How a Tuscan village came to put its faith in friends rather than saints and martyrs

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The parish church in a small Tuscan village has seen saints, martyrs and angels supplanted by startlingly lifelike portraits of recently deceased parishioners.

The Church of the Sacred Heart in the village of Ponte a Egola just off the Pisa to Florence highway is a solid, rustic neo-classical pile dating from 1879 with a bell-cum-clocktower on the side. The pediment on the façade is decorated with three angels blowing trumpets. But nothing on the exterior prepares one for the shock of inside. Flanking the crucifix are large black and white paintings of 31 members of the village who died within the past 20 years.

Villagers in the 5,000 strong community who attend find themselves eyeball to eyeball with the people they used to drink with in the local bar, accompany on fishing or shooting trips and trade gossip with or about.

One man holds an enormous fish, another saws away on a violin, a third poses with his large labrador dog on its hind legs.

Instead of paragons of virtue, the Holy Mother and the company of saints, exhorting worshippers how to be virtuous, Ponte a Egola's church confronts the local sinners with mirrors of themselves, with all their weaknesses and foibles.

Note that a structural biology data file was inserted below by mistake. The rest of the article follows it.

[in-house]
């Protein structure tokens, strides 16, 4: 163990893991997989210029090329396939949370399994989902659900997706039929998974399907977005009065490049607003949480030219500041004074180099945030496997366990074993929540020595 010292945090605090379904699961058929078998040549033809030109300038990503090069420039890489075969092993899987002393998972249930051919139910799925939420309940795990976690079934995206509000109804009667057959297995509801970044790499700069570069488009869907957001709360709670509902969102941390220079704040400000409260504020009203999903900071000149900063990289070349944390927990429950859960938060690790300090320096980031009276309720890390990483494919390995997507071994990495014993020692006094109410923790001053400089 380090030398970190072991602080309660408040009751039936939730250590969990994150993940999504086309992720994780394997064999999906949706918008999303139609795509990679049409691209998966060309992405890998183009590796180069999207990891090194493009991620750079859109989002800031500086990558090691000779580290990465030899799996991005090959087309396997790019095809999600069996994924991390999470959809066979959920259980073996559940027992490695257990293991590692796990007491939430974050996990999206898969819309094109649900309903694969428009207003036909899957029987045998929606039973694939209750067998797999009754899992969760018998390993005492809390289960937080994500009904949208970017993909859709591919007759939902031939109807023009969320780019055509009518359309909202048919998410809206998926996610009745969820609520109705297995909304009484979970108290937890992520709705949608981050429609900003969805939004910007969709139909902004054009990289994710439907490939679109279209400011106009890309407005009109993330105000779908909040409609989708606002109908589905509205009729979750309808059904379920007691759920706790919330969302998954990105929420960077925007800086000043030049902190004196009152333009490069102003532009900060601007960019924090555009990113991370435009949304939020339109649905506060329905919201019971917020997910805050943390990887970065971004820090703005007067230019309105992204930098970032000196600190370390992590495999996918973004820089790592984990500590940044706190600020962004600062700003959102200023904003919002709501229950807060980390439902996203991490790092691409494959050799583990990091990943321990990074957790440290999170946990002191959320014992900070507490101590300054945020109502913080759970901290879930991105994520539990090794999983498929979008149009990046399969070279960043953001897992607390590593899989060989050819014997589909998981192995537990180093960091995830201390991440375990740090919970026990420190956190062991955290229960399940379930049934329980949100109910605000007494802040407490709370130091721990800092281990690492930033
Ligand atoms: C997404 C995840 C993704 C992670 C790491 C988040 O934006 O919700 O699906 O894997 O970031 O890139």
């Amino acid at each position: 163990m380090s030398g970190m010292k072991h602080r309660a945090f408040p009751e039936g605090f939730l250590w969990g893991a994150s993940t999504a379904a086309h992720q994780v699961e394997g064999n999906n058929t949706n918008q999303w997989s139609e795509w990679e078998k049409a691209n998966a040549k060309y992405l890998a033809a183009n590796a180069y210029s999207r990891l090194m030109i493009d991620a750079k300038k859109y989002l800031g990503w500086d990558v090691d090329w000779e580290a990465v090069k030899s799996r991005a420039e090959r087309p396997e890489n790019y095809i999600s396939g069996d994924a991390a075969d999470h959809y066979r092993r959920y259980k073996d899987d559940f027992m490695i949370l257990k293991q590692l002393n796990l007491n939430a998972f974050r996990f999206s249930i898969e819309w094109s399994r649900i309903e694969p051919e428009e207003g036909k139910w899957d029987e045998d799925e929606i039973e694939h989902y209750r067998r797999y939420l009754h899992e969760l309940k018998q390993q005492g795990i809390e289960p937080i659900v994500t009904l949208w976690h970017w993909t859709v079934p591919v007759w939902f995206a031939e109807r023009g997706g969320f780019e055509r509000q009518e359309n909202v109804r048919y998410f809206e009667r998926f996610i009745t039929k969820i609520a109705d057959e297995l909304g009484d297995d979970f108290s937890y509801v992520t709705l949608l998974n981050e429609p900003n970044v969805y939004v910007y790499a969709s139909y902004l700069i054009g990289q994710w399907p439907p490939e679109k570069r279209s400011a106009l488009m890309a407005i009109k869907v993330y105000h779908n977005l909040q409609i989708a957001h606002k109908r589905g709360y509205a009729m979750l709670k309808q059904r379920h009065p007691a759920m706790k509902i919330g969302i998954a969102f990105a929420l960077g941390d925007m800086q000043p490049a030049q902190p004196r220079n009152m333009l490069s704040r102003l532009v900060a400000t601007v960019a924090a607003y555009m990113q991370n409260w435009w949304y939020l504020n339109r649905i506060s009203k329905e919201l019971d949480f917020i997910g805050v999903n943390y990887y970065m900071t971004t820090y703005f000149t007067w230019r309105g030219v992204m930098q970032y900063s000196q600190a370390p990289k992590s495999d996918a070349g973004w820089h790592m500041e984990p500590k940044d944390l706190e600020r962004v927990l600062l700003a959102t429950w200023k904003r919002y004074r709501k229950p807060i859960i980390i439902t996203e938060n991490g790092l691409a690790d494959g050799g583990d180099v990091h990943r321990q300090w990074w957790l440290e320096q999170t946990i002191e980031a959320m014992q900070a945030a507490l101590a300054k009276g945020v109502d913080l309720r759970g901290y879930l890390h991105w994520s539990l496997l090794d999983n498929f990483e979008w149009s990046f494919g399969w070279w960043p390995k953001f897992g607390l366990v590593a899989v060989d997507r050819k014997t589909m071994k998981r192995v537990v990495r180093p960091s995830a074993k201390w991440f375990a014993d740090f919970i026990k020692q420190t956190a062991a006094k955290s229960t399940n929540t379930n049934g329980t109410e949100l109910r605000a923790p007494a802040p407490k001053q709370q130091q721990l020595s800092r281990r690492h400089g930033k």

The installation, which is to be formally inaugurated on 2 November, five years after the first portrait was hung, is the project of a local artist, Piero Vezzi. He says he got the idea when he became homesick for the people and the life of the village after moving to the nearby town of San Miniato.

"I felt an urge to record my many dead friends," he said. "An urge so strong that I couldn't suppress it. "Look," he said of the painstakingly realistic portraits, drawn in pencil from the photos he collected going from house to house. "They don't have shadows, they are really like ghosts. Most of them never went to church when they were alive, and now that they are dead they are in it. My grandparents are among them, but I also wanted to put all my friends there, the people I remembered from when I was a boy."

Initially, says Vezzi, many of the parishioners disliked the idea of seeing in the church every week this collection of old sinners, with whom their own relations were good, bad or indifferent. But during recent refurbishment work on a side chapel dedicated to Joseph and the Madonna, two niches were revealed of exactly the right size to receive Vezzi's pictures.

"It's as if they were made to contain them," he said.

Now they have their place and talk of removing the pictures has subsided.

"It's not easy," wrote Gianluca Nicoletti in La Stampa this week, "to look at the Most Holy One with one eye and one's former drinking mates in the pub with the other." But they have found their place: Carlo Rossi, the local doctor; Enzo, the village idiot; Rubino, the barber, who in the evening exchanged his scissors for a fiddle and turned his barber shop into a concert parlour, and all the rest.

"These, too," says the village priest Don Taddei, "are part of the people of the Lord." Ponte a Egola, once a cluster of huts around a tanning works, lost thousands of villagers in the 1920s to emigration as farmers moved to southern France in search of work. In the 1960s the leather trade enjoyed a prolonged boom, but today the village has lost much of its old character. Thanks to Piero Vezzi, it retains its old characters.